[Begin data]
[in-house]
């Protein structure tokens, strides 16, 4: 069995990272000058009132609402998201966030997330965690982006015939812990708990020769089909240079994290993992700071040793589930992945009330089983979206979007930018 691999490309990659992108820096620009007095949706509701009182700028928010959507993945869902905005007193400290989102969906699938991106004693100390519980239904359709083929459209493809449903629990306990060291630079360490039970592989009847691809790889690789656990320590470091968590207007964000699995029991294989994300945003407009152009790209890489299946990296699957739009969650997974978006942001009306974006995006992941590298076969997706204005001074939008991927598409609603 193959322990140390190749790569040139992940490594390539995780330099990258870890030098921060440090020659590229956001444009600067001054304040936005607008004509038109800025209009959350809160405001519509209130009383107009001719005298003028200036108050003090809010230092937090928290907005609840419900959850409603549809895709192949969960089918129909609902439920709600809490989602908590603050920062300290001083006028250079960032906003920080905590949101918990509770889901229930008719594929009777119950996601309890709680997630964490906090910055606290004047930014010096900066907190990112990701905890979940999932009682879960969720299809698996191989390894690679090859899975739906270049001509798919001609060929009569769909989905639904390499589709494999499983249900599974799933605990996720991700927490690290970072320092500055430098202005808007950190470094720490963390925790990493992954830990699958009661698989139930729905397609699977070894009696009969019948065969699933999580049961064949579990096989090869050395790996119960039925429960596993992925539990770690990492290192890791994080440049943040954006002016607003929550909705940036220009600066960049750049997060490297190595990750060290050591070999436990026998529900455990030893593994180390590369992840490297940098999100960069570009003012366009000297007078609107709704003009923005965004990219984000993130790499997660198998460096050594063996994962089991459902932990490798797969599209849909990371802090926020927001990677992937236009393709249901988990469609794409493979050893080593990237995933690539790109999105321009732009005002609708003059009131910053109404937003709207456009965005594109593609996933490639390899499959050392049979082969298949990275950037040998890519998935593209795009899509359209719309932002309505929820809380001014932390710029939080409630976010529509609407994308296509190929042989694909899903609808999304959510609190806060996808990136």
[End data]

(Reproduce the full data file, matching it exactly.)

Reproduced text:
[in-house]
């Protein structure tokens, strides 16, 4: 069995990272000058009132609402998201966030997330965690982006015939812990708990020769089909240079994290993992700071040793589930992945009330089983979206979007930018 691999490309990659992108820096620009007095949706509701009182700028928010959507993945869902905005007193400290989102969906699938991106004693100390519980239904359709083929459209493809449903629990306990060291630079360490039970592989009847691809790889690789656990320590470091968590207007964000699995029991294989994300945003407009152009790209890489299946990296699957739009969650997974978006942001009306974006995006992941590298076969997706204005001074939008991927598409609603 193959322990140390190749790569040139992940490594390539995780330099990258870890030098921060440090020659590229956001444009600067001054304040936005607008004509038109800025209009959350809160405001519509209130009383107009001719005298003028200036108050003090809010230092937090928290907005609840419900959850409603549809895709192949969960089918129909609902439920709600809490989602908590603050920062300290001083006028250079960032906003920080905590949101918990509770889901229930008719594929009777119950996601309890709680997630964490906090910055606290004047930014010096900066907190990112990701905890979940999932009682879960969720299809698996191989390894690679090859899975739906270049001509798919001609060929009569769909989905639904390499589709494999499983249900599974799933605990996720991700927490690290970072320092500055430098202005808007950190470094720490963390925790990493992954830990699958009661698989139930729905397609699977070894009696009969019948065969699933999580049961064949579990096989090869050395790996119960039925429960596993992925539990770690990492290192890791994080440049943040954006002016607003929550909705940036220009600066960049750049997060490297190595990750060290050591070999436990026998529900455990030893593994180390590369992840490297940098999100960069570009003012366009000297007078609107709704003009923005965004990219984000993130790499997660198998460096050594063996994962089991459902932990490798797969599209849909990371802090926020927001990677992937236009393709249901988990469609794409493979050893080593990237995933690539790109999105321009732009005002609708003059009131910053109404937003709207456009965005594109593609996933490639390899499959050392049979082969298949990275950037040998890519998935593209795009899509359209719309932002309505929820809380001014932390710029939080409630976010529509609407994308296509190929042989694909899903609808999304959510609190806060996808990136």